A US House of Representatives hearing this week about the social media app TikTok did little to clarify lawmaker’s specific concerns about the potential national security risks associated with the wildly popular app, but it did vividly underscore the country’s lack of federal data privacy legislation. WIRED also discovered that TikTok paid for influencers popular on its platform to attend a DC rally in support of the service ahead of the hearing.
Meanwhile, as a possible indictment of former US president Donald Trump looms in New York state, internet users began generating AI images of Trump being arrested, but there are ways to tell that they’re fake. WIRED examined the increasingly aggressive and desperate tactics of Iran’s government-backed hackers amid mass protest and unrest in the country. Citizen sleuths around the world are using open source intelligence to separate fact from fiction in the mystery of who sabotaged the Nord Stream pipeline. And vulnerabilities keep showing up in ultra-popular photo cropping tools, exposing a host of cropped images all over the world where some or all of the original image can be recovered.
Plus, if you want to know what it’s like to be investigated by the US Secret Service—and how to avoid that particular pleasure—we have a full account.
And there’s more. Each week, we round up the security news we didn’t cover in-depth ourselves. Click the headlines to read the full stories, and stay safe out there.
People living in the Indian state of Punjab grappled with an internet shutdown for days after police imposed a connectivity blackout while searching for the Sikh activist Amritpal Singh. Singh is a member of the Sikh Waris Punjab De movement and recently evaded arrest. More than 100 of his supporters have been arrested. Punjab’s 27 million inhabitants faced mobile data and SMS blocking as well as traffic filtering on certain websites and services. For example, the government appeared to have blocked access to prominent Sikh Twitter accounts, including that of poet Rupi Kaur and the nonprofit United Sikhs. “Punjab Police India continued its crackdown on Waris Punjab De elements wanted on criminal charges,” the government of Punjab said in a Facebook post on Monday. “Amritpal Singh remains a fugitive, and efforts are being made to arrest him.” Protests have erupted in Punjab and around the world over law enforcement treatment of Sikh Waris Punjab De and the internet shutdown.
A vulnerability in file transfer software from Fortra known as GoAnywhere has been repeatedly exploited by the notorious, Russia-based Clop ransomware group to target dozens or possibly more than a hundred victims in recent days. The cybercrminal group has added entries on numerous organizations to its dark web site, where Clop attempts to extort money from victims by publishing samples of data they’ve stolen and threatening to leak more if targets don’t pay. TechCrunch confirmed on Thursday that the City of Toronto is one of the victims of the spree. “Today, the City of Toronto has confirmed that unauthorized access to City data did occur through a third-party vendor. The access is limited to files that were unable to be processed through the third-party secure file transfer system,” officials said in a statement. TechCrunch has also uncovered details about problems with Fortra’s response to the discovery of the vulnerability.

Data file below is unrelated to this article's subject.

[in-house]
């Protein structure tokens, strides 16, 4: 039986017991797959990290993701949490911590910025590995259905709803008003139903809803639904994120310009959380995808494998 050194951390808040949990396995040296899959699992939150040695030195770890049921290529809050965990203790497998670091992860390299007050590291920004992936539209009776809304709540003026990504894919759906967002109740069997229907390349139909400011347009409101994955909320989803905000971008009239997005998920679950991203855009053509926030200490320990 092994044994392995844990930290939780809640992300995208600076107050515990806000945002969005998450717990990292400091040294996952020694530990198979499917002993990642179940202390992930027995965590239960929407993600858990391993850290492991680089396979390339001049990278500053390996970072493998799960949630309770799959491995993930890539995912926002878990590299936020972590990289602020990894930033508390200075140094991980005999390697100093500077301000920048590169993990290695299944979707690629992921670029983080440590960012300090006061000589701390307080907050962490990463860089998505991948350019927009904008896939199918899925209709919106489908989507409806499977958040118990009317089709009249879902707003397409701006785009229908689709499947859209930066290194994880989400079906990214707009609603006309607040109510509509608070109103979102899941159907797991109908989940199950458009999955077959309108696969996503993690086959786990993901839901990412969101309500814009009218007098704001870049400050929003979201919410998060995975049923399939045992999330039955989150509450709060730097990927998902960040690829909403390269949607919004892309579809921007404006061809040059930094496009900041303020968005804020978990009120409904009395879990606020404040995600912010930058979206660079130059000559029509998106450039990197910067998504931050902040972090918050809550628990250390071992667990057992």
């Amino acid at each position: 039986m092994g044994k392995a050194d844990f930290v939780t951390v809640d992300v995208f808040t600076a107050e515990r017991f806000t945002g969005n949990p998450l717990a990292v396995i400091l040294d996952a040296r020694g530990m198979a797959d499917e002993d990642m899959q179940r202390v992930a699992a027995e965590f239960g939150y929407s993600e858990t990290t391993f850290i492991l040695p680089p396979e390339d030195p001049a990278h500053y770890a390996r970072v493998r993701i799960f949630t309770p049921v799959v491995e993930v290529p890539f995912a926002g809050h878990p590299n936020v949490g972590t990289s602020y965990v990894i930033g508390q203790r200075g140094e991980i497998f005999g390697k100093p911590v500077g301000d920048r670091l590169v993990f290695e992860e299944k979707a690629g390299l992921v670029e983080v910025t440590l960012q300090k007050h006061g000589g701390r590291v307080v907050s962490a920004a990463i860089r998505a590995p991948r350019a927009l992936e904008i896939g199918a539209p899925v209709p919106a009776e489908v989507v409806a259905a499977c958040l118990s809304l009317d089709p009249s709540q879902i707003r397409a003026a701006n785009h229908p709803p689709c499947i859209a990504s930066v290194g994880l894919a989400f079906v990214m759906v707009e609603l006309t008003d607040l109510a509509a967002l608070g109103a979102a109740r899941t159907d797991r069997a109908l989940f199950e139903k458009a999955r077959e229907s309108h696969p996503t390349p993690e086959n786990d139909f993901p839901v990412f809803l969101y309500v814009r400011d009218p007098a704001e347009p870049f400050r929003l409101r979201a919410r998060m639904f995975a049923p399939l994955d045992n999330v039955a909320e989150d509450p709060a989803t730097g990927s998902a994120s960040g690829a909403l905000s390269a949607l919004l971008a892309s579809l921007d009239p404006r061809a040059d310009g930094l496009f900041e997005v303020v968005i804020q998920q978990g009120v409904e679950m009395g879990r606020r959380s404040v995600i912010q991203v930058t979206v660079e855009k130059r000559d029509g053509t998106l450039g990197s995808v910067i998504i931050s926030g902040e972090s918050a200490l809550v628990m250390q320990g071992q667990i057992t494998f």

The company that runs the Washington DC health insurance marketplace DC Health Link suffered a breach earlier this month that exposed sensitive and personal data from tens of thousands of area customers, including from some US lawmakers and congressional staff. The information included names, email addresses, dates of birth, mail addresses, Social Security numbers, and policy details. The DC Health Benefit Exchange Authority acknowledged the breach on March 7. The entity that has claimed credit for the breach, who goes by the handle “Denfur,” posted samples of data from the attack on BreachForums. Denfur subsequently posted “Glory to Russia!” and that the “intended target was US politicians and members of US government.” In an interview with CyberScoop on an encrypted chat service, Denfur claimed not to be concerned about suffering repercussions from law enforcement. “If anything, I’m more worried about my country trying to do a favour for the US and myself or group becoming a sort of bargaining chip,” Denfur said. “The current time brings uncertainty.”
The alleged “pompompurin” administrator of the popular cybercriminal public square BreachForums—the same site Denfur used against DC Health Link—was arrested in New York state earlier this month, but a new leader known as “Baphomet” had come forward, claiming to have a plan to keep the platform going. On Tuesday, though, Baphomet changed course, claiming that someone had gained access to the BreachForums backend and that law enforcement may now control pompompurin’s privileged administrator accounts. “This will be my final update on Breached, as I’ve decided to shut it down,” Baphomet wrote. “I’m aware this news will not please anyone, but it’s the only safe decision now that I’ve confirmed that the glowies likely have access to Poms machine.”
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